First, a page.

A Burj Khalifa-sized asteroid is about to ‘narrowly’ miss Earth
Films like Interstellar and Gravity may have made space look beautiful, but it can also be a very scary place. NASA has reported that a Burj Khalifa-sized rock hurtling towards us.
Mark your calendars folks, September 14 will see an enormous asteroid shoot by our planet at more than 23,112 kilometres per hour (14,361 miles per hour).
The rock, named 2000 QW7, is estimated to measure in at 650 metres, making it over twice the size of the London Shard at 310 metres and near the size of the tallest building in the world at 828 metres. Depending who you ask, you'll get a different scale. China compares it to the Shanghai Tower, France to the Eifel Tower and here in the UAE to the infamous Burj.
While a massive Burj Khalifa-sized rock charging towards us at a speed near 10 times that of a fighter jet may be scary, don’t worry, it’s really not.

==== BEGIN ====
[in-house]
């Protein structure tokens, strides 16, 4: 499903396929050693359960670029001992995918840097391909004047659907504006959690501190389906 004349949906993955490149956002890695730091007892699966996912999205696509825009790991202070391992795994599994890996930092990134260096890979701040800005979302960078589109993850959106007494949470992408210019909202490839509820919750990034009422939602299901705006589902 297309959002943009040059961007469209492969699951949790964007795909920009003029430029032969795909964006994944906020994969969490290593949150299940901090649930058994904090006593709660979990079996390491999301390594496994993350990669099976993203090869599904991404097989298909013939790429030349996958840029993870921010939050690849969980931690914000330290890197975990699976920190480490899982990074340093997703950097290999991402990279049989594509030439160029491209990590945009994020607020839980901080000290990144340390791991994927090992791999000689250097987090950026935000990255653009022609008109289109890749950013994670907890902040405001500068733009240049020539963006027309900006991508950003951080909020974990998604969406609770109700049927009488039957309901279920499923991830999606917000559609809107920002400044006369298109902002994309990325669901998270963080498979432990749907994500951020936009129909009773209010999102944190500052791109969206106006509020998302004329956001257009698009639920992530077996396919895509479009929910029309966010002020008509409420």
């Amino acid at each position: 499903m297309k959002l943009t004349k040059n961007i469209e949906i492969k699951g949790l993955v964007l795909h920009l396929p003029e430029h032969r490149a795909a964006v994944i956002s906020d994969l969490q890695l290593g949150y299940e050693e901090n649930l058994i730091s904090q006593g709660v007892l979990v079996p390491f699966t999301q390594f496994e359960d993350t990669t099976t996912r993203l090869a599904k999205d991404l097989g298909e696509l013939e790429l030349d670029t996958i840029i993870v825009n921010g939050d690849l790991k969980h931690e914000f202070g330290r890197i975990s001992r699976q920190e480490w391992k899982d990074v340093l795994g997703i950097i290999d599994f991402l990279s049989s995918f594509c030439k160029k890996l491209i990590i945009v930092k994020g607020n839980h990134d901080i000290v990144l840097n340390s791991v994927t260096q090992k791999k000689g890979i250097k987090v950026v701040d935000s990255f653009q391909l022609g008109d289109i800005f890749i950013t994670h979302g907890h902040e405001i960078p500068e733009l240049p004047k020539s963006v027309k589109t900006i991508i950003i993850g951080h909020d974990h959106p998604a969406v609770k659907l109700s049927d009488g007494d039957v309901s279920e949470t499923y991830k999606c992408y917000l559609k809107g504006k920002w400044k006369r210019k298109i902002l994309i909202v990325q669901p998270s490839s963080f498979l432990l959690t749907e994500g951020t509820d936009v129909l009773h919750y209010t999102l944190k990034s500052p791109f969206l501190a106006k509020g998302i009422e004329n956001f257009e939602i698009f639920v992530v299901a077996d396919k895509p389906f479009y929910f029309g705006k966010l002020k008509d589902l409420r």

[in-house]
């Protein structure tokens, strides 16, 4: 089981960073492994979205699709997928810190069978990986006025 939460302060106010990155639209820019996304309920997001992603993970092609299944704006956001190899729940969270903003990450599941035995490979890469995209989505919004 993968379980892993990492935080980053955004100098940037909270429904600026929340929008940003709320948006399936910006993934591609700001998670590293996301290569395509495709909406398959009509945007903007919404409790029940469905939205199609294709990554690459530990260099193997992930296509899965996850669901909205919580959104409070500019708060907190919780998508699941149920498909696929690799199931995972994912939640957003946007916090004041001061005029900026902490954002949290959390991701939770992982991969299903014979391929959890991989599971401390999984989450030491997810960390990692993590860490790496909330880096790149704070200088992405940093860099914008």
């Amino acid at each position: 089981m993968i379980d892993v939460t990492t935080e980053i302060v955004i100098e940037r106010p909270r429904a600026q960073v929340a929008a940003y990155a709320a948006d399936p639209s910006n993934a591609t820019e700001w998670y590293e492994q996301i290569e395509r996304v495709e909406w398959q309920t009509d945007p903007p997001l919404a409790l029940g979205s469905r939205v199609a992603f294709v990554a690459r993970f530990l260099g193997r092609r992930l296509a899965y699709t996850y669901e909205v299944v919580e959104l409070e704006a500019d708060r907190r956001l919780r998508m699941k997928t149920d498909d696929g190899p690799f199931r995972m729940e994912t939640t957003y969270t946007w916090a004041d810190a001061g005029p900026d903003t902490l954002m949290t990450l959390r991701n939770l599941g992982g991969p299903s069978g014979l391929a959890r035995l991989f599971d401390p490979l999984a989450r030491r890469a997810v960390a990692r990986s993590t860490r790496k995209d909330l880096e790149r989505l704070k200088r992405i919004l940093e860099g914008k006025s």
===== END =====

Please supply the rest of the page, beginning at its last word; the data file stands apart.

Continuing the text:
According to NASA’s Centre for Near Earth Object Studies (CNEOS), the asteroid is being monitored and has no danger of wiping out humanity.
Sure 2000 QW7 is considered a near-Earth object, but in space terms that is often a really, really large distance. Near-Earth is defined as objects within 1.3 astronomical units of Earth. A single astronomical unit is the distance from the Earth to our sun, or 149.6 million km.
Our friendly little 2000 QW7 may clock in at 0.03564 astronomical units but that’s still 5.3 million km away from our surface. Earth is around 20,036 km so that would put the asteroid and us at around a distance of 265 Earths.
2000 QW7 orbits the sun, so we cross paths with the rock every so often. The last time it approached earth was back in 2000 on September 1, the next encounter is due for October 19, 2038. This is according to NASA’s Jet Propulsion Laboratory.
Refer to this scale from The Sun for a better idea of the size of this asteroid: